My name is Martin. I am currently a freelance copyeditor for certain prestigious university presses. I also regularly review books for Publishers Weekly. I enjoy both of these pastimes quite a bit.
At various times in my life I have worked as a reporter, as an editor of a literary/commerce website, as a teacher, as a translator, as a computer consultant, as a shuttle bus driver, as a short order cook, as a cashier, as a library shelver, as a model, as a roadie, and as a DJ.
I am a native and resident of Westchester County. I attended Vassar College, where I once saw Mary McCarthy give a reading.
“Between the Squibs” is dedicated to interesting material discovered on the Complete New Yorker DVD (also known on this blog as CNY) by enterprising New Yorker fans. If you find such a prospect impossibly effete and pretentious, then this blog may not be for you.
My qualifications for running a blog like this are slender but extant. My father read the New Yorker quite passionately, so the magazine was always around when I was growing up. Phrases like “Gently sir, it’s Mother’s Day” or “I say it’s spinach and I say the hell with it” will unfailingly elicit a smile among my immediate family members.The release of the CNY has been a reminder long overdue of the substantial quality shown by the magazine over the decades.
“Between the Squibs” is in no way endorsed by or otherwise associated with the New Yorker.
A word about my own predilections with respect to the CNY. The New Yorker has had many different phases, and it excels in many different kinds of material. You have the different eras: Ross, Shawn, Gottlieb, Brown, and Remnick. Each enthusiast is going to have his or her own favorite writers, favorite phases, favorite genres. I expect that I will adequately “cover” only certain areas. When I bring forth an image of the New Yorker in my mind, I think it’s Shawn’s New Yorker that materializes. I will concentrate more on nonfiction than fiction, more on Profiles and Letters than criticism or Talk of the Town pieces. My ideal entry would be about a long Profile from the 1960s or 1970s that focuses on a colorful expert in some arcane trade. (If the subject matter is scurrilous, so much the better.) Next best would be an entry about some interesting field of inquiry. When I read the New Yorker, I want to encounter interesting new people, places, facts, ideas. Nobody does it better.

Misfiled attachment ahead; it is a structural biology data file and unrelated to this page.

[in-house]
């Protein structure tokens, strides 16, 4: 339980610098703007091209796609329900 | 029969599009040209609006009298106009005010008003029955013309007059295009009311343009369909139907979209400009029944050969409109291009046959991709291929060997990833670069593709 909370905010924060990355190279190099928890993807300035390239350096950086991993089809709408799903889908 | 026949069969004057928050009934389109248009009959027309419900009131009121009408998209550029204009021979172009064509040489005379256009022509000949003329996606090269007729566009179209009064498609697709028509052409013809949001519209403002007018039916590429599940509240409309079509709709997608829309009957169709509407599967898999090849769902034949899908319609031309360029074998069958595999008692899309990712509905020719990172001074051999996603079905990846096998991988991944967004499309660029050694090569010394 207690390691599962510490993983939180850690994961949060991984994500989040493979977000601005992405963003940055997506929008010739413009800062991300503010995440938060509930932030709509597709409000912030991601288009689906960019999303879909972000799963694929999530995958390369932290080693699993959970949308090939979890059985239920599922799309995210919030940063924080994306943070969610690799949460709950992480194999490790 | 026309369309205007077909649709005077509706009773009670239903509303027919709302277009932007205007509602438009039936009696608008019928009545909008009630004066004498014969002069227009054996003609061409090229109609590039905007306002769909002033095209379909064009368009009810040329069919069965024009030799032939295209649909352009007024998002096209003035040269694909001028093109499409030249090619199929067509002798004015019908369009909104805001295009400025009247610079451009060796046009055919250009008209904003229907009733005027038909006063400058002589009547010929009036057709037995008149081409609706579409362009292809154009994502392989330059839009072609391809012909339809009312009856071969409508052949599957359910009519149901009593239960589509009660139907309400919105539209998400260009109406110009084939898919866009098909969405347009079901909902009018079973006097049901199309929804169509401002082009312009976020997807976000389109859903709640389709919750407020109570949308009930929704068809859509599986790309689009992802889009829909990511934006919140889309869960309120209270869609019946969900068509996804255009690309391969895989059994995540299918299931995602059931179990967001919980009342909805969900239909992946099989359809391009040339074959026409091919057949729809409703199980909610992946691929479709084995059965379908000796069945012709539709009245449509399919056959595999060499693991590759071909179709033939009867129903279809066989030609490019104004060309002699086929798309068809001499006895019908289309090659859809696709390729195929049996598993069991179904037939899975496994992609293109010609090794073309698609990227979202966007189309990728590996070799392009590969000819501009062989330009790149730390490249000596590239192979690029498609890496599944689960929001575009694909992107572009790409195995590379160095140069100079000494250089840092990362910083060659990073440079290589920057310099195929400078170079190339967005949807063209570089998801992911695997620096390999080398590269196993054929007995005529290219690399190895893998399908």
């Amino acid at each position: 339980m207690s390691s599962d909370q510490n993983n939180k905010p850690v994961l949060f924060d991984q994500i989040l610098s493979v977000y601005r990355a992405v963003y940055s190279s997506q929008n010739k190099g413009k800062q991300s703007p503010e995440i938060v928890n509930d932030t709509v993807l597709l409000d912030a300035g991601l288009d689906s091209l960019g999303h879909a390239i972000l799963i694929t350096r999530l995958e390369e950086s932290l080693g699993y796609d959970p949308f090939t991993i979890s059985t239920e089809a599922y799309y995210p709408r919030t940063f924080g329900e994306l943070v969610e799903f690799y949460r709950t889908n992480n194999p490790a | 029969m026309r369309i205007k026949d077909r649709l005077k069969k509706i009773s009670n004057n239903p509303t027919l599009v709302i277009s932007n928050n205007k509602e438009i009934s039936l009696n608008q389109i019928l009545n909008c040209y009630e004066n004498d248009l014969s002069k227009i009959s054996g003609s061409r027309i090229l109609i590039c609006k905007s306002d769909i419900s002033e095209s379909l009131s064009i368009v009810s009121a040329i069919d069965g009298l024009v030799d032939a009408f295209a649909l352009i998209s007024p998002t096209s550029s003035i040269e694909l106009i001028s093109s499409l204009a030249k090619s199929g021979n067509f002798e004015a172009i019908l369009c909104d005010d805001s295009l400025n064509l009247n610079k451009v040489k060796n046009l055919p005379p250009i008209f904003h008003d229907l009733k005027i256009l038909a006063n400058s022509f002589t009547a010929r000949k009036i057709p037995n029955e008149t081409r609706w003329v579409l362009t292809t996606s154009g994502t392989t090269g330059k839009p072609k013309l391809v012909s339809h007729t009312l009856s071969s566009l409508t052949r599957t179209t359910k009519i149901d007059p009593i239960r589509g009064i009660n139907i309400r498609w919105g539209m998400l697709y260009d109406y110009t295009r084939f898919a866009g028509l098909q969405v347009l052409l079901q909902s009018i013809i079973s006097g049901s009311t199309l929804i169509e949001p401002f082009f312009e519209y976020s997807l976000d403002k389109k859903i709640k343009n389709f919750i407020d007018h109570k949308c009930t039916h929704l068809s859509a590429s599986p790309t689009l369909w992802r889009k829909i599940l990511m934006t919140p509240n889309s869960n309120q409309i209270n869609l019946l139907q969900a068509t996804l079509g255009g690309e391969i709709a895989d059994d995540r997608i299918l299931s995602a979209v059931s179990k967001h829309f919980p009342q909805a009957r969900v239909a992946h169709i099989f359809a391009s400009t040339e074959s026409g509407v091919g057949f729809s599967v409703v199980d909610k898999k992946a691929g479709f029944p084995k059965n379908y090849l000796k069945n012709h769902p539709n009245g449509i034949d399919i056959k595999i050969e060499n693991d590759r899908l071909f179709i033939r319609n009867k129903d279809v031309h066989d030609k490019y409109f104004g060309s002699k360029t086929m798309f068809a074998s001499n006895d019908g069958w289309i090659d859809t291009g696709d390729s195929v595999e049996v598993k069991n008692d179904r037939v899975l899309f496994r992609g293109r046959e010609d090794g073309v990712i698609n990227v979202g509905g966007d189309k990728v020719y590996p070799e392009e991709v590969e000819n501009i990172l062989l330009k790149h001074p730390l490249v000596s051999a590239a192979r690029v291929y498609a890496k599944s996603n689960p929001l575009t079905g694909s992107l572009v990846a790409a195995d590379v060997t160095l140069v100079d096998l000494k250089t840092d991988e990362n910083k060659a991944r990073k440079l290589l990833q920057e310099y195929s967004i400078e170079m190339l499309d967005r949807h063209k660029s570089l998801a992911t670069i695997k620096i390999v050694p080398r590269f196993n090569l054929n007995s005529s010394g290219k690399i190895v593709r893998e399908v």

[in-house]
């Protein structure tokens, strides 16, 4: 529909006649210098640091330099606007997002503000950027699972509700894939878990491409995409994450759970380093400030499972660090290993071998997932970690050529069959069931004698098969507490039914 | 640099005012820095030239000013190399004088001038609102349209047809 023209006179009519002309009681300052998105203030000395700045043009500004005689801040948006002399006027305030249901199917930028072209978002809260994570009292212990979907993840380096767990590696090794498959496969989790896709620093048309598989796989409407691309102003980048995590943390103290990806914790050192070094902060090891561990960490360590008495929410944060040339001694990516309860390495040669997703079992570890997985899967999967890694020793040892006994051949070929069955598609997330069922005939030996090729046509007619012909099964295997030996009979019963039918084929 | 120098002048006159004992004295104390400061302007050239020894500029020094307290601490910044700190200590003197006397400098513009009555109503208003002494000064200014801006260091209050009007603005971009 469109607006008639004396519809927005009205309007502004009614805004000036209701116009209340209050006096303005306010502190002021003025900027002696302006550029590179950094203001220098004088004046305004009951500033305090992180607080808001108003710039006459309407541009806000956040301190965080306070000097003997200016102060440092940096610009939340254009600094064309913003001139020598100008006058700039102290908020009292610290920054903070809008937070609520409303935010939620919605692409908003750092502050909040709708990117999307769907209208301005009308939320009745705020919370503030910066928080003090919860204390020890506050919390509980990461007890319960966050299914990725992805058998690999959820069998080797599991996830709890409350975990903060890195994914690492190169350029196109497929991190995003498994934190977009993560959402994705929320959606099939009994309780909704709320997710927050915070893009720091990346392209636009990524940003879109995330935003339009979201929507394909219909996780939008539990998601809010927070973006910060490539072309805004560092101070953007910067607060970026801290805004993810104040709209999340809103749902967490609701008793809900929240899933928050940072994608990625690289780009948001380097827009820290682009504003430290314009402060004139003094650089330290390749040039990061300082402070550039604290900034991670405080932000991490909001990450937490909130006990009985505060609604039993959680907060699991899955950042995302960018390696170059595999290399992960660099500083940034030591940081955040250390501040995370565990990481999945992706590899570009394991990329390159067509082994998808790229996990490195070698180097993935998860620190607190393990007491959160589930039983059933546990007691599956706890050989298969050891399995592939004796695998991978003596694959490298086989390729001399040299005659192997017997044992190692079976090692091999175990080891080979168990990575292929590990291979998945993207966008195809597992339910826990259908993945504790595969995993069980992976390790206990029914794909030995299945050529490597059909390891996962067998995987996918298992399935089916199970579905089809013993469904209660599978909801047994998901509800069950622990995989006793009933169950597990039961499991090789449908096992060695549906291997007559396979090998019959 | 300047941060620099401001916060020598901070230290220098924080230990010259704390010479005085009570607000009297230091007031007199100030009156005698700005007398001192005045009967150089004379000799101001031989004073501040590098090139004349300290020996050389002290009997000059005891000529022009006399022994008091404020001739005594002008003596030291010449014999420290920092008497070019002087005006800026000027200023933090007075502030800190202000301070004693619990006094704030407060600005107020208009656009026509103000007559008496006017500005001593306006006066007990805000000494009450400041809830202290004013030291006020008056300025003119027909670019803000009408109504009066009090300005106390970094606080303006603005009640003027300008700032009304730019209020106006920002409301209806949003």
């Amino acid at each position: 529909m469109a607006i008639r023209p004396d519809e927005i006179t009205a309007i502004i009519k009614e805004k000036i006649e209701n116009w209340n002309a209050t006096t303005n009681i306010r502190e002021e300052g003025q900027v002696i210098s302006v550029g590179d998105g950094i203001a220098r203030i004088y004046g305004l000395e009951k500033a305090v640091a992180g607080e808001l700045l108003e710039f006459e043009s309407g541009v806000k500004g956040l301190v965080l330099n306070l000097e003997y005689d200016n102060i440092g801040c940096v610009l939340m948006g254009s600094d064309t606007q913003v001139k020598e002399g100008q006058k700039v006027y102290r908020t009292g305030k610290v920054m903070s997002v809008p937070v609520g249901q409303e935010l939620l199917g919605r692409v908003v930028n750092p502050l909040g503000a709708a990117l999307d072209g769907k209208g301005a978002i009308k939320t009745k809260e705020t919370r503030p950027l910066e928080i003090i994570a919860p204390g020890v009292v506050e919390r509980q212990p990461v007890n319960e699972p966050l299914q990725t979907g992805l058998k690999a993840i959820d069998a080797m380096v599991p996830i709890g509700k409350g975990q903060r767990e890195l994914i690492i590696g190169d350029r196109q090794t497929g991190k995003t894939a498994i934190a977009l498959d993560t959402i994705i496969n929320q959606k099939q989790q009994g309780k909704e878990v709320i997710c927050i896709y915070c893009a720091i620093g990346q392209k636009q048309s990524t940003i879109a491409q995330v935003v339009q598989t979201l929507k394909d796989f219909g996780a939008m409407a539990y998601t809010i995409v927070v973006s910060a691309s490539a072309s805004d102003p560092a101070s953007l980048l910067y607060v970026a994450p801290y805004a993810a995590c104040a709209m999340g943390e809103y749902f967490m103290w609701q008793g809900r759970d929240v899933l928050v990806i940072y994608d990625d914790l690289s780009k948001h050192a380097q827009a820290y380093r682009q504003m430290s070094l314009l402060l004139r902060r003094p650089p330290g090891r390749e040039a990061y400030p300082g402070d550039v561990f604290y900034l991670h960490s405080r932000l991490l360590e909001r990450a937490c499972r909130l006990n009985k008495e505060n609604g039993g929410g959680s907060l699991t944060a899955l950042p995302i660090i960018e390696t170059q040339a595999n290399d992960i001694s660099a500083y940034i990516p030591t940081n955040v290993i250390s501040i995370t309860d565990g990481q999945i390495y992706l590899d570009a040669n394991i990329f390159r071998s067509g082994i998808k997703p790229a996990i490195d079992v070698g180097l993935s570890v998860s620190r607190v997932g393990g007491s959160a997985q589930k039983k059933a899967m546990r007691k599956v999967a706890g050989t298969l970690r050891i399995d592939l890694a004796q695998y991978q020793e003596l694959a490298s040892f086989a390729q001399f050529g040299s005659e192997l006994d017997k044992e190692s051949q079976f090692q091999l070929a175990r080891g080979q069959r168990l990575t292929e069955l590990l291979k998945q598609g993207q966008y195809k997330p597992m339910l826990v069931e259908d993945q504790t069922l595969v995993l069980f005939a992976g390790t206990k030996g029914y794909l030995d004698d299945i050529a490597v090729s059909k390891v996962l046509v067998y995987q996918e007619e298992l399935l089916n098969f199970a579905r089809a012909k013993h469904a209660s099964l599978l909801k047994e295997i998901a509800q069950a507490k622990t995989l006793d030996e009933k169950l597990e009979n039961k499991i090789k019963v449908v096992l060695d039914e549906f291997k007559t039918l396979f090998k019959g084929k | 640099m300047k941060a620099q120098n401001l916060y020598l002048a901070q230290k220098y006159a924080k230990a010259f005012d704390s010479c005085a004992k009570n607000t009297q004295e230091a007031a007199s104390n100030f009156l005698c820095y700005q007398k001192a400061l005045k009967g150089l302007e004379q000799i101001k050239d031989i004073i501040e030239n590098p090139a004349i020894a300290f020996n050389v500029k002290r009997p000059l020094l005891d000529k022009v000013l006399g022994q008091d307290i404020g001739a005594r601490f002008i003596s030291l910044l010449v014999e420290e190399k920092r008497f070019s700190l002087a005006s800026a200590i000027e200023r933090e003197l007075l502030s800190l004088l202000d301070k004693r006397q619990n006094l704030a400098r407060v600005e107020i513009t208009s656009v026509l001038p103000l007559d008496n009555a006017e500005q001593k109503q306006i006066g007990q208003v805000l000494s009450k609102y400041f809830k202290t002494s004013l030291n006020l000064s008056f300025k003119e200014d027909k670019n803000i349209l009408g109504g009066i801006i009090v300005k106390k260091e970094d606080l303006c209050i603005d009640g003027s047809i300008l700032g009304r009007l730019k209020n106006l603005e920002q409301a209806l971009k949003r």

It is my hope that fans of Ross’s New Yorker will find their way to me. People who love the New Yorker‘s fiction and poetry. People who love the Talk pieces above all. I like all of those things too, they’re just not my focus as much as the riveting longer reportorial pieces.
If I Disc 1 (1997-present) is to some extent deemphasized, it is only because part of the goal of “Between the Squibs” is to present entries that are not overly familiar — and most of the demographic interested in this blog will have read the issues that came out in, say, 2000 too recently, making them less fresh then a comparable entry from the 1980s or earlier.